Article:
Four applicants who attempted to halt Shell from conducting a 3D seismic survey along the east coast have expressed their intense disapproval and disappointment at the judgment.
On Friday, Acting Judge Avinash Govindjee ruled that the arguments presented by Natural Justice, Greenpeace Africa, Border Deep Sea Angling Association and Kei Mouth Ski Boat Club against Shell and Minister of Mineral Resources and Energy Gwede Mantashe were not enough to convince him that the survey should not take place.
The applicants were successful, however, in arguing the importance of public interest in the case, as well as proving the apparent lack of public participation.
However, when it came to arguing that the survey, which involves airgun arrays being blasted into the ocean floor to look for oil and gas reserves, Govindjee said the applicants failed to convince him there was a reasonable apprehension of “irreparable harm”.
As such, the urgent interdict, brought to the Grahamstown High Court earlier this week, was dismissed with costs of two counsel.
Legal advice being sought
Natural Justice said in a statement on Friday that the applicants wanted to be allowed to return to court to make further representations and present expert evidence.
The NGO’s head of campaigns and communications, Katherine Robinson, also said the applicants having to pay costs of counsel was also worrying, since the application “was made in the public interest to protect the ocean and coastal environment”.
Robinson confirmed the applicants would be discussing the judgment and possibly applying for leave to appeal with their legal advisers.
Ecosystem will be ‘blasted’
Senior climate and energy campaign manager for Greenpeace Africa, Happy Khambule, said Shell’s survey would not only destroy biodiverse ecosystems, but would also destroy the livelihoods of communities, “all in the name of profit”.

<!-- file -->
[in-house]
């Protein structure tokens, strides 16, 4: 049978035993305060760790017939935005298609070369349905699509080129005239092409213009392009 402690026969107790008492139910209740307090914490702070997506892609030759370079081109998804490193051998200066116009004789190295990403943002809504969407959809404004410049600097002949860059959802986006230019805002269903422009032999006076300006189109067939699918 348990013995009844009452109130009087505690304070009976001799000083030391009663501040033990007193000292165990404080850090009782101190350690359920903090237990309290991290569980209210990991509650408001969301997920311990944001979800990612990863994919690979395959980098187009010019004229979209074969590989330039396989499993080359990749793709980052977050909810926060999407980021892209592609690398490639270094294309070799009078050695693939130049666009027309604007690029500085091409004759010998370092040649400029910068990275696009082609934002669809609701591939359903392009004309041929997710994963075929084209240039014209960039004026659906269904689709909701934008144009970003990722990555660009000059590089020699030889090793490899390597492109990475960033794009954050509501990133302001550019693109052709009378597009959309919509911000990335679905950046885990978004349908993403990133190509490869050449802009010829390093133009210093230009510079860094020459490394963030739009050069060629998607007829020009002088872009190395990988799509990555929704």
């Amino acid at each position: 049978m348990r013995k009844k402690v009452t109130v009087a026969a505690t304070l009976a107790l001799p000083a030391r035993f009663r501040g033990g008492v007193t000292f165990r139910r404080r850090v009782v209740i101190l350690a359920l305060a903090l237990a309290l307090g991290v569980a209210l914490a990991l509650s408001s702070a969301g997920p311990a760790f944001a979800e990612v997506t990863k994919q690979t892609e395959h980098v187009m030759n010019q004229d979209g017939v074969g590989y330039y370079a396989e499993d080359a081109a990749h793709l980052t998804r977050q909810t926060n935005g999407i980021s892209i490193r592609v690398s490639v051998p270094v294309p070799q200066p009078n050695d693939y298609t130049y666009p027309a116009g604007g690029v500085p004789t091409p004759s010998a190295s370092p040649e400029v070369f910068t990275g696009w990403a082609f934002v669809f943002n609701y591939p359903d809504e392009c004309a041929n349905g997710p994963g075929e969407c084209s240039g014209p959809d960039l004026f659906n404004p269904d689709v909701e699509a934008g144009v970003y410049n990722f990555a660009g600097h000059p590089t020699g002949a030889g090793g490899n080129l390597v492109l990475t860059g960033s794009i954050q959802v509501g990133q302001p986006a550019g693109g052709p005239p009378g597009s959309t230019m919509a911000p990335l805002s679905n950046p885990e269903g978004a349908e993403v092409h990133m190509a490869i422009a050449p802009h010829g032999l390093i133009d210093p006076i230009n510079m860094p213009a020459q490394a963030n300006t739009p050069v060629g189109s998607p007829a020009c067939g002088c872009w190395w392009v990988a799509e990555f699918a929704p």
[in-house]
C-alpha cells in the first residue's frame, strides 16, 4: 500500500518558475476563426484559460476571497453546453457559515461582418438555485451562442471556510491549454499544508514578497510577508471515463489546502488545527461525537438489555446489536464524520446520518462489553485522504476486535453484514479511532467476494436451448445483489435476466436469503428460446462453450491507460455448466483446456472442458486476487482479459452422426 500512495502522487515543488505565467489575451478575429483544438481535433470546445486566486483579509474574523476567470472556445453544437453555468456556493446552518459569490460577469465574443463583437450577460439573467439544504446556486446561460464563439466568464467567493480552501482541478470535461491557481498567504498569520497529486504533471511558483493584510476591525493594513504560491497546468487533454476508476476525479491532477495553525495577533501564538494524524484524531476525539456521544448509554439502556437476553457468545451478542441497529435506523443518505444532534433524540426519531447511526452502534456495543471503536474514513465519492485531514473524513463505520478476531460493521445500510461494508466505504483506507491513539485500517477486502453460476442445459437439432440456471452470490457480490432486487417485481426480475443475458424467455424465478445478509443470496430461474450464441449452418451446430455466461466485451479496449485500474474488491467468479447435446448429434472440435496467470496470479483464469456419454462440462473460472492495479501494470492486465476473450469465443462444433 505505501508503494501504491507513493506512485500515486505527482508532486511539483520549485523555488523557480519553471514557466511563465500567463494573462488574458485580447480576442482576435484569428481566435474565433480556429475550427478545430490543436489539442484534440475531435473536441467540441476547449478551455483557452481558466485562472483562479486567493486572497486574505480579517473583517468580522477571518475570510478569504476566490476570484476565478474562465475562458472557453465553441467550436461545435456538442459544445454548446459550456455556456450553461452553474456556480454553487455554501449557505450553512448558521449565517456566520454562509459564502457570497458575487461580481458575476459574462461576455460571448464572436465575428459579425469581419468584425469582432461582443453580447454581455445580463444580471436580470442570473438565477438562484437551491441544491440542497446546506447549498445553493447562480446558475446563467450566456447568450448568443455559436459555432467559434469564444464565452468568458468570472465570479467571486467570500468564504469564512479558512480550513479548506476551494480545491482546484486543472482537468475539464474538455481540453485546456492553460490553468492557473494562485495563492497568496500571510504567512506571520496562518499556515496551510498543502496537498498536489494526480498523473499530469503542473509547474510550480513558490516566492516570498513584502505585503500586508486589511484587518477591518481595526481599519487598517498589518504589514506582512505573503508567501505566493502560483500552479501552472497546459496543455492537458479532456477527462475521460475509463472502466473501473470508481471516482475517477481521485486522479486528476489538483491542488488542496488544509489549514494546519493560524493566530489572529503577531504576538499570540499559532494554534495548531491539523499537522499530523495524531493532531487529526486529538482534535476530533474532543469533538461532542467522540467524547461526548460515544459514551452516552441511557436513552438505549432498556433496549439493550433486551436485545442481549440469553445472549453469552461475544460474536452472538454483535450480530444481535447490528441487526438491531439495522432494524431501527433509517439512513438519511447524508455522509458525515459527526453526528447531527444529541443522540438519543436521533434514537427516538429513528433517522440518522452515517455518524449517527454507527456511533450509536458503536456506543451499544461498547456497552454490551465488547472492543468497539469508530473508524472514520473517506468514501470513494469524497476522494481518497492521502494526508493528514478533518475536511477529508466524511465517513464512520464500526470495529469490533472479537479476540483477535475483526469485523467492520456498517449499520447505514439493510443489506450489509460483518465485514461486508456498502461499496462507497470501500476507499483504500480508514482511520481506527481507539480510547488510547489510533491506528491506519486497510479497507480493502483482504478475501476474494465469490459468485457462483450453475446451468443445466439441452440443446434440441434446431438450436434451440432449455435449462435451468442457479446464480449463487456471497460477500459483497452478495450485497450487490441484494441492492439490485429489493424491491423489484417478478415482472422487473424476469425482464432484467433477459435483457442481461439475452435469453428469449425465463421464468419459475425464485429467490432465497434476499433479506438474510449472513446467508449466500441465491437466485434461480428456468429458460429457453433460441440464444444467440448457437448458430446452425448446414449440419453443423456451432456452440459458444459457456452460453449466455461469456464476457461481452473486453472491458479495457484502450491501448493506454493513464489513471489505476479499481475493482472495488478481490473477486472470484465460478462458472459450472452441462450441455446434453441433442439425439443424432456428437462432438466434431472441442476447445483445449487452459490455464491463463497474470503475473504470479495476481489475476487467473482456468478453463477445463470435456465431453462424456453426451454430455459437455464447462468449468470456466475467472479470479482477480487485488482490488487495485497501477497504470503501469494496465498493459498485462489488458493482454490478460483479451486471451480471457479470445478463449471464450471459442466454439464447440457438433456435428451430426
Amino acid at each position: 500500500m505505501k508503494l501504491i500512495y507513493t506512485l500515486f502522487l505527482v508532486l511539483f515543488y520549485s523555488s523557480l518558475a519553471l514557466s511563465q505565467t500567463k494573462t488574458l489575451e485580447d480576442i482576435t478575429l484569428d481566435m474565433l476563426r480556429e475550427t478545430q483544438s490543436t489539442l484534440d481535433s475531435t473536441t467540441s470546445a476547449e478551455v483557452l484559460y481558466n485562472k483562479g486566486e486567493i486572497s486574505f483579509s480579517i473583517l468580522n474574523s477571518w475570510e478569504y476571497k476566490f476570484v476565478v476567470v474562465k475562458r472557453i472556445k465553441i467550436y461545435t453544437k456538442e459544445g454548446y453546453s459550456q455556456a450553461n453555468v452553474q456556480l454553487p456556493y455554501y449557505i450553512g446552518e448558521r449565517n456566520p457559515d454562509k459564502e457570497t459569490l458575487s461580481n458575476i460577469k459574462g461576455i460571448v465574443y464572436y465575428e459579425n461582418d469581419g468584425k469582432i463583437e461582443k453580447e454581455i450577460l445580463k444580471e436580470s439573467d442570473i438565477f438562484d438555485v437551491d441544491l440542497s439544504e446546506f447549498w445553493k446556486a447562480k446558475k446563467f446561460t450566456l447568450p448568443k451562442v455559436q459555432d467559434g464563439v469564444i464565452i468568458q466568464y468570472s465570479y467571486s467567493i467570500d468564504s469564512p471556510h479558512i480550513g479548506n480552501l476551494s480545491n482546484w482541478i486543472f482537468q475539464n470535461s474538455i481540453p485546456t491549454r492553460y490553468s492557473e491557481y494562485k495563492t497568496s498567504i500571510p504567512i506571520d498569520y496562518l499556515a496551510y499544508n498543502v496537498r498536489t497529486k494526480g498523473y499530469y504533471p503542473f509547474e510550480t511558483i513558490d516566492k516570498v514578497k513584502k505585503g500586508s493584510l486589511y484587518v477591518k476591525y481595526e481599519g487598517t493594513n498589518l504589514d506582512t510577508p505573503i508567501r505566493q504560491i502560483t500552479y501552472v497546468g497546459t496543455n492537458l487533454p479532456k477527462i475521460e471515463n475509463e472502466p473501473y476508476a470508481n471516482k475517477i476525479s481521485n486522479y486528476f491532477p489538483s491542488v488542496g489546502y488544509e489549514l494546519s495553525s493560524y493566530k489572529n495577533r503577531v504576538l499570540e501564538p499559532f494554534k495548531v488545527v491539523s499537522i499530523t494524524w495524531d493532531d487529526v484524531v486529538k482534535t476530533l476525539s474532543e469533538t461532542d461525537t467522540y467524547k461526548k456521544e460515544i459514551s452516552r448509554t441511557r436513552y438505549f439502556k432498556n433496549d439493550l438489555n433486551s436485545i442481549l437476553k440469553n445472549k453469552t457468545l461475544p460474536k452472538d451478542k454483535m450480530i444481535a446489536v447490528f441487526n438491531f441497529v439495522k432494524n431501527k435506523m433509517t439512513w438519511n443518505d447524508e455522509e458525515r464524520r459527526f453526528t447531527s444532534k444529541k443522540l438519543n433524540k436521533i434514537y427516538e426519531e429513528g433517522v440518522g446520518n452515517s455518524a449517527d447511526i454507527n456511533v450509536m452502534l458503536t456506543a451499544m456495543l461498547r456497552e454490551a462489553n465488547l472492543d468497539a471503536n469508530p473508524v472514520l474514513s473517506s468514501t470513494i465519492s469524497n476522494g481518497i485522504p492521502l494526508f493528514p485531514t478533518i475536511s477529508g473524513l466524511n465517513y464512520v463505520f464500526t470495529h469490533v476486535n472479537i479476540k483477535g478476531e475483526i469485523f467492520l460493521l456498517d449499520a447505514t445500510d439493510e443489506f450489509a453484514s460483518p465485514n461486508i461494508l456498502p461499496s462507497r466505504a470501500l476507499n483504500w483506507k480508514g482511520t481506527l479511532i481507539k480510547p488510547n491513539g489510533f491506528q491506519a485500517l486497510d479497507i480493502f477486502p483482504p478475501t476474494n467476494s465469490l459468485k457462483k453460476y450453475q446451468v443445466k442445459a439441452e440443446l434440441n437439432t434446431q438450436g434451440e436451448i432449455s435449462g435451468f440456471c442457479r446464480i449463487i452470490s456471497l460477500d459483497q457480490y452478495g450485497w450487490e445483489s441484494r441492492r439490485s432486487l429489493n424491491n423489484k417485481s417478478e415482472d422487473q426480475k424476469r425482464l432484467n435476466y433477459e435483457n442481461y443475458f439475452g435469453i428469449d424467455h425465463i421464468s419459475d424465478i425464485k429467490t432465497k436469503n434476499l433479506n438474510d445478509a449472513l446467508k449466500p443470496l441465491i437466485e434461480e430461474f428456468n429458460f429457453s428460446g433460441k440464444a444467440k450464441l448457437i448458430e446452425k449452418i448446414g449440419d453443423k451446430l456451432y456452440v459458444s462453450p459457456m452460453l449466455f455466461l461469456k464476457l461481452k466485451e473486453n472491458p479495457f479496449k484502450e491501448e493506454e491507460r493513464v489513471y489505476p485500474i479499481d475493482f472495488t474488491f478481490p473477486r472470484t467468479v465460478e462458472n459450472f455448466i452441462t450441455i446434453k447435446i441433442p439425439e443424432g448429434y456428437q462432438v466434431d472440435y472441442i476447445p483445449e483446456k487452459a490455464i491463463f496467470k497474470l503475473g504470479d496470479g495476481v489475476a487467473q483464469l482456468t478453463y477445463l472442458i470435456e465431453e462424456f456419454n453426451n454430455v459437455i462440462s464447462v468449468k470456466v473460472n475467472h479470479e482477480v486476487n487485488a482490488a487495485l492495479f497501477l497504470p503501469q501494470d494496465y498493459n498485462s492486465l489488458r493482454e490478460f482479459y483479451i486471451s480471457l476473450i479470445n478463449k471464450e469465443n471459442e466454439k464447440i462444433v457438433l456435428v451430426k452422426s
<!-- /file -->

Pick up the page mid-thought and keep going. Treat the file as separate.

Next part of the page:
The area Shell plans to cover in their surveys is adjacent to four marine protected areas – Amathole Offshore, Dwesa-Cweba, Hluleka and Pondoland.
“We must do everything we can to undo the destructive colonial legacy of extractivism, until we live in a world where people and the planet come before the profits of toxic fossil fuel companies,” Khambule said.
This was reiterated by Natural Justice executive director, Pooven Moodley, who said civil society “cannot relax”.
“The climate crisis is upon us, and fossil fuel companies accelerating the crisis are posing a serious threat to the planet, our livelihoods, human rights and very existence.
“We will fight them on the beaches and in court,” Moodley vowed.
Key Mouth Ski Boat Club chair John Rance said the seismic survey may be going ahead, “but there’s going to be one hellava shindig before mining starts”.
This refers to the survey being step one when the search for fuel sources begins. Should oil or gas reserves be found, exploratory drilling would then take place, followed by extraction.
Rance said he was “saddened” by the judgment, “but happy we did all we could under the circumstances”, and encouraged investment advisors and pension funds to disinvest from Shell.
“It’s the only language they understand”.
John Luef of the Border Deep Sea Angling Association said although they were disappointed, they would continue to fight “for our local people, their heritage and the environment”.
Luef called on South Africans to “stand together and protest” Shell’s seismic survey, and any future mining plans.